While we frequently speak of mental illness as “a chemical imbalance,” the fact is it's difficult to find hard evidence of abnormal brain chemistry in those who suffer from psychiatric disorders. Now, UC San Diego researchers may have found a way to prove this commonly-held theory of imbalance. Using a model derived from stem cells, the researchers showed how the brain cells of patients with schizophrenia secrete higher amounts of three neurotransmitters.

"All behavior has a neurochemical basis in the brain," said Dr. Vivian Hook, a professor at UC San Diego School of Medicine. "This study shows that it is possible to look at precise chemical changes in neurons of people with schizophrenia." A chronic and severe brain disorder, schizophrenia affects an estimated one percent of Americans. Despite how disabling the illness is, schizophrenia leaves no tell-tale physical marks in brain tissue. As a result, scientists have not yet identified a definitive cause or cure, though they believe schizophrenia has a genetic basis.

For the current study, the researchers made a "brain in a petri dish." They created a model of functioning brain cells derived from human induced pluripotent stem cells (hiPSCs), which had been reprogrammed from skin cells of schizophrenia patients. The researchers constructed this model as a way to observe and stimulate human neurons in ways impossible in animal models or human subjects. They activated the cells so that they would secrete neurotransmitters — chemicals that excite or inhibit the transmission of electrical signals through the brain. Next, the researchers replicated this process on stem cell lines derived from healthy adults and compared the results.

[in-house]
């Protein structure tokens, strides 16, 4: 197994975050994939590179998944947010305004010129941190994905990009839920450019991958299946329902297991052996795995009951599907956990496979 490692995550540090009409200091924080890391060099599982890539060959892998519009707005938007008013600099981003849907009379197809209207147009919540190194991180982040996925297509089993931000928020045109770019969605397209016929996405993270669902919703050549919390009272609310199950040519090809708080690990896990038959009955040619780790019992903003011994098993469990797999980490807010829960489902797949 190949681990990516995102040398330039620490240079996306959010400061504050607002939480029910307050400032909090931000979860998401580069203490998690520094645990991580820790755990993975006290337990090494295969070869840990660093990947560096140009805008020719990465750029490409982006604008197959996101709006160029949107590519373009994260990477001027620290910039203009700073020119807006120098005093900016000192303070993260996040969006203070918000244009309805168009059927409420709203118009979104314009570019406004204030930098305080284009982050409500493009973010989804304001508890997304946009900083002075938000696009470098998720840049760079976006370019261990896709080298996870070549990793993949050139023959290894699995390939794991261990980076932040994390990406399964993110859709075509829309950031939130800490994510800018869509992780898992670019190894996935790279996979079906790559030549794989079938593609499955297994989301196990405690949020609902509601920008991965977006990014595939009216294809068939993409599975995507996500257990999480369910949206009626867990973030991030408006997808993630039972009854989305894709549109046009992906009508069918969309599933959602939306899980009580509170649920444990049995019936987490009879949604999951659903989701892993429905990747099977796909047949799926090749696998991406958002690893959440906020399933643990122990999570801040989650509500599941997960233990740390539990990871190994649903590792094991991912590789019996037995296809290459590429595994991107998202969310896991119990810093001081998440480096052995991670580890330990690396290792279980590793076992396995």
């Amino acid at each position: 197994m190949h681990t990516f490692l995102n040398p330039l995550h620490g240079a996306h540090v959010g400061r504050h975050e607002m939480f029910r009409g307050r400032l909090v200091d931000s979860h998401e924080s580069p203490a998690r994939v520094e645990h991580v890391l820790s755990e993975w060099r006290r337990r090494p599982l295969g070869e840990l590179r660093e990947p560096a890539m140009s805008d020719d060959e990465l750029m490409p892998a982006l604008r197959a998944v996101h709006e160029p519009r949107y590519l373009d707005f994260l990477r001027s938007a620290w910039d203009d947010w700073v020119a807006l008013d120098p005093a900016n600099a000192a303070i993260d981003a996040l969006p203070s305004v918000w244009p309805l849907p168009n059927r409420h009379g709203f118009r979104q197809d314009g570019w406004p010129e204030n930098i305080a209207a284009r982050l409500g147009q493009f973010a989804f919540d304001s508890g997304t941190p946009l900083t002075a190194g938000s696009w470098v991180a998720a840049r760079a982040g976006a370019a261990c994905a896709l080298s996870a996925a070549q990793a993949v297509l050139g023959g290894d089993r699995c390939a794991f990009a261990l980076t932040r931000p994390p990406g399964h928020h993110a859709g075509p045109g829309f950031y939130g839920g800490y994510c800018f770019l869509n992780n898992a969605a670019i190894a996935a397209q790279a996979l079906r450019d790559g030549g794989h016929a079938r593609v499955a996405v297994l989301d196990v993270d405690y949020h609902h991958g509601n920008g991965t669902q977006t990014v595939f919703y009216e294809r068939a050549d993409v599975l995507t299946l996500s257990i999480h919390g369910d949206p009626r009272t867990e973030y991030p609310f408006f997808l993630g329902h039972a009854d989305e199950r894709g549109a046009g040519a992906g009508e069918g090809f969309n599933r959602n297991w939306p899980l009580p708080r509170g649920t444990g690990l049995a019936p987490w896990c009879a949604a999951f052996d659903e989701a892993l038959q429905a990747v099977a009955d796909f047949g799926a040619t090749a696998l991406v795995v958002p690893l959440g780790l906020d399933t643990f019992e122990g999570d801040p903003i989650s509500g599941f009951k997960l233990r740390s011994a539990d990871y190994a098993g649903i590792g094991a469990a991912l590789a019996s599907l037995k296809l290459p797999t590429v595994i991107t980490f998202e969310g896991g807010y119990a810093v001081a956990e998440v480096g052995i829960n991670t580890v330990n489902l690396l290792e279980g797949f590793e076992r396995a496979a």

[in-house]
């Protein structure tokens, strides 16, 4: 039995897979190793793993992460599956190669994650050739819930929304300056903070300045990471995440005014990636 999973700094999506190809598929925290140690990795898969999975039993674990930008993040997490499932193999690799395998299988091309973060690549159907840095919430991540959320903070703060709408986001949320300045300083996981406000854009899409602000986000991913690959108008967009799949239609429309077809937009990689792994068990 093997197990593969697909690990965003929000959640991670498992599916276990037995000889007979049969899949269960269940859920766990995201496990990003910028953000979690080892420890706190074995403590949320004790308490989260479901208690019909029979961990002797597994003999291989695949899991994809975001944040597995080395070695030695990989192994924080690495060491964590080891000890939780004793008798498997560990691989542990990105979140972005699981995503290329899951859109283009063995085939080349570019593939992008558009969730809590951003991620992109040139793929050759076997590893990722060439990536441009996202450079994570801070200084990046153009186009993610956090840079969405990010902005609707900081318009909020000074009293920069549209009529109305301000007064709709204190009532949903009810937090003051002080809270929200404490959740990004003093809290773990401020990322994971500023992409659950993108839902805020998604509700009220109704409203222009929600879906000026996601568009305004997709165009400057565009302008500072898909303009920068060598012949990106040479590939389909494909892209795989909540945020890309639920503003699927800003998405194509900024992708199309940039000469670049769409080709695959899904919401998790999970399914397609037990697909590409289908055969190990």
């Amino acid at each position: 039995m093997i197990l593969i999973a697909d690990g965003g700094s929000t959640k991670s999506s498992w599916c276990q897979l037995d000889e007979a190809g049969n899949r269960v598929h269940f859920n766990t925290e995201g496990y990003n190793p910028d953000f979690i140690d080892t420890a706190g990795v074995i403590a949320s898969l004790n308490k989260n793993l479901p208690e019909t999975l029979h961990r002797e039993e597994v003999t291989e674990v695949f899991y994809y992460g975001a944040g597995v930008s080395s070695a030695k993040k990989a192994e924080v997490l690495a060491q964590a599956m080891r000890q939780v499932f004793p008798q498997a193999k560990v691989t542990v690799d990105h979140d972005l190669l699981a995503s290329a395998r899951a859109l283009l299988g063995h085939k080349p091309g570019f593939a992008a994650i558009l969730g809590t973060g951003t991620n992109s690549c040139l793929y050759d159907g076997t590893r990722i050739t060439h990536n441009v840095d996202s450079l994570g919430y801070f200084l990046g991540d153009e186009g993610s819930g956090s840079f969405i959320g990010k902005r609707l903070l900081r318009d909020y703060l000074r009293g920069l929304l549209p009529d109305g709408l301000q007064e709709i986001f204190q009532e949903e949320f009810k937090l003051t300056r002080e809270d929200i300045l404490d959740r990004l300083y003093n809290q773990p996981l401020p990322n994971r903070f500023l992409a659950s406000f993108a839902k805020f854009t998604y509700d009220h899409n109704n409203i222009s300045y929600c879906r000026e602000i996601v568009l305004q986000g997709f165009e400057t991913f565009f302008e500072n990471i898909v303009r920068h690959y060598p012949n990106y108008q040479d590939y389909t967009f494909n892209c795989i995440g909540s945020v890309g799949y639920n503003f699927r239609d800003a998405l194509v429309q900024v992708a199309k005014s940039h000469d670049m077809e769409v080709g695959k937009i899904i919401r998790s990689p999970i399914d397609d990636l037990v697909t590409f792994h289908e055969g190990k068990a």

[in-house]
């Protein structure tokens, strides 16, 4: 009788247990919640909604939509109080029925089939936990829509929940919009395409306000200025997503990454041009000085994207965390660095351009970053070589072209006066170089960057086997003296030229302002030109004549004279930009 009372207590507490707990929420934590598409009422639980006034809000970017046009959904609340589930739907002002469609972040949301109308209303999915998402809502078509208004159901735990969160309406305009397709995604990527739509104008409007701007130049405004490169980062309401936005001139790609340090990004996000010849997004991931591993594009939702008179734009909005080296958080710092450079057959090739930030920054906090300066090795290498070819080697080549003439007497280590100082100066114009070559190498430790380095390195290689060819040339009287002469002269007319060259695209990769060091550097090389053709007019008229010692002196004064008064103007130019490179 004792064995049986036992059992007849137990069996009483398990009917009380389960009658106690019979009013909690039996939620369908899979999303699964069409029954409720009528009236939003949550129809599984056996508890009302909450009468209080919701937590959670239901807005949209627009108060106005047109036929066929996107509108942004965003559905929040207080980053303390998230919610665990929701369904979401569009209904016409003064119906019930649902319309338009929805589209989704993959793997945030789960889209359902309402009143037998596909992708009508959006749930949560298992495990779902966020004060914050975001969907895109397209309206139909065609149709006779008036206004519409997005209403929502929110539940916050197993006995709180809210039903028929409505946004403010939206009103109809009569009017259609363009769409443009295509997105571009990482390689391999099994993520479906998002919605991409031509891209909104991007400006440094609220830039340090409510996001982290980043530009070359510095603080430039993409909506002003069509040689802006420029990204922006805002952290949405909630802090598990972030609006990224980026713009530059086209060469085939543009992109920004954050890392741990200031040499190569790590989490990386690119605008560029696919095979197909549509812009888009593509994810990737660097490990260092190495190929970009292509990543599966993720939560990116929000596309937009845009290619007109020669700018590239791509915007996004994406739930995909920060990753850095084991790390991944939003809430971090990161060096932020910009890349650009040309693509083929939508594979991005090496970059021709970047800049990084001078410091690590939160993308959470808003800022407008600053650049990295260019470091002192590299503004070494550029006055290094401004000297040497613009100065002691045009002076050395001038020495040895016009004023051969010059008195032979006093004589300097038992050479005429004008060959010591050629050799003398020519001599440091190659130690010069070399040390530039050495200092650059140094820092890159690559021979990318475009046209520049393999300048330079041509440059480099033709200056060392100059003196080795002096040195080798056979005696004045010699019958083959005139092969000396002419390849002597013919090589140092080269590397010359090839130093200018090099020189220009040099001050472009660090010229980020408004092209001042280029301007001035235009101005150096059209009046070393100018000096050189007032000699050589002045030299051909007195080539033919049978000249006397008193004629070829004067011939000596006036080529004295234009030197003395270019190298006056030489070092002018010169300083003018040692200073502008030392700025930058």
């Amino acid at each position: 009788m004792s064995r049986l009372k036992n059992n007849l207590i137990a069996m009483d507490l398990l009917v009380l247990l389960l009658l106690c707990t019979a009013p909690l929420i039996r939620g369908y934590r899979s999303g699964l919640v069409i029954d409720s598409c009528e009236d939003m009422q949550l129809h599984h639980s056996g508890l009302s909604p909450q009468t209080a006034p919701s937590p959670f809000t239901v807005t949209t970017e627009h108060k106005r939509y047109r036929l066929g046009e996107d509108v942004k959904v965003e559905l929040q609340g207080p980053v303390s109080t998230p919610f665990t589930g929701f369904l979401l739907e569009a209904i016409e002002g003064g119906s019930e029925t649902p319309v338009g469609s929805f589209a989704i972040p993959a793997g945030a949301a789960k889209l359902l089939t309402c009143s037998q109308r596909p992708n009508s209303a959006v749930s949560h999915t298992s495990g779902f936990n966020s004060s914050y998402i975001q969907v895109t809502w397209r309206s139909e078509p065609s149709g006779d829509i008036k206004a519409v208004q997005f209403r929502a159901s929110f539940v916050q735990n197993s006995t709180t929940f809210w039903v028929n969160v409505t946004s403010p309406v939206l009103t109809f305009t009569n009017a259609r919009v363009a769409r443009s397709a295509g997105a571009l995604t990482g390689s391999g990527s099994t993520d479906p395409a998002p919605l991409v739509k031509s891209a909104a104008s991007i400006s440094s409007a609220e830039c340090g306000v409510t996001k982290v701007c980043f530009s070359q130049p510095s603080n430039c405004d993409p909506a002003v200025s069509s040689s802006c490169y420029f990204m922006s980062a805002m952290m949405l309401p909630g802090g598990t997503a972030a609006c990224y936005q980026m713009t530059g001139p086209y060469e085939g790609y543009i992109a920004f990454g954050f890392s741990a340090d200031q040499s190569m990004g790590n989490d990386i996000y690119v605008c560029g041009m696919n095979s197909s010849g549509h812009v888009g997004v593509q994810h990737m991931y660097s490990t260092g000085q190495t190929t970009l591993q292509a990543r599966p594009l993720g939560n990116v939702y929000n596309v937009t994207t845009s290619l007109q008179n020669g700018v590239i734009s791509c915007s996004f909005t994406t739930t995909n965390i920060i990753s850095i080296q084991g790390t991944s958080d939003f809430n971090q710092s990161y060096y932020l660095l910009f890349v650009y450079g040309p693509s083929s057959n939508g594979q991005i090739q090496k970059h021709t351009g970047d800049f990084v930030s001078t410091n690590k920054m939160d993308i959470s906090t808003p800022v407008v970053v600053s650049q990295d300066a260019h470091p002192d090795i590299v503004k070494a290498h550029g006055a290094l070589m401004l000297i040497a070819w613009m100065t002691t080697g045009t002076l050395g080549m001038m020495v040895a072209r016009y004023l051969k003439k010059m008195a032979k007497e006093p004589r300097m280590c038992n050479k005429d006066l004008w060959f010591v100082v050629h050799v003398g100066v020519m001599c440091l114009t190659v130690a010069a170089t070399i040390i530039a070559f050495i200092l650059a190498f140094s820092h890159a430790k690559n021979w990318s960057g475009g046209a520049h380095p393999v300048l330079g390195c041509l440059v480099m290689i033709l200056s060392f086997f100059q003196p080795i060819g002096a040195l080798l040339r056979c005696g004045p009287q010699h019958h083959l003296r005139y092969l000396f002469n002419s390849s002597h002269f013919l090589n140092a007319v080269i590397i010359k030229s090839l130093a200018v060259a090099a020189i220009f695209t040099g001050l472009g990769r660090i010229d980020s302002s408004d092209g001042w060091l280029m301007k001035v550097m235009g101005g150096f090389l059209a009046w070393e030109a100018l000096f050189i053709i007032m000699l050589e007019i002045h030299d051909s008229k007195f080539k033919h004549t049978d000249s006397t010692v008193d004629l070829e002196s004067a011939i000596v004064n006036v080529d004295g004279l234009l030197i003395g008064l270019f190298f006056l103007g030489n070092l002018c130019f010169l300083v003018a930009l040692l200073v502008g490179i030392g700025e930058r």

The cultured "brain in a dish" neurons from schizophrenia patients secreted significantly greater amounts of the catecholamine neurotransmitters dopamine, norepinephrine, and epinephrine than did the neurons from healthy patients. Catecholamine neurotransmitters are synthesized from the amino acid tyrosine. In the schizophrenia neurons, the researchers also observed more neurons dedicated to the production of tyrosine hydroxylase, the first enzyme in the biosynthetic pathway for the synthesis of dopamine, from which both norepinephrine and epinephrine are made.

"It is very powerful to be able to see differences in neurons derived from individual patients and a big accomplishment in the field to develop a method that allows this," said Hook. Once refined and applied, this research should allow scientists to evaluate the severity of a patient’s disease and to identify different sub-types of the disease. Best of all, scientists should be able to create new drugs to help patients based on this research.

Source: Hook V, et al. Stem Cell Reports. 2014.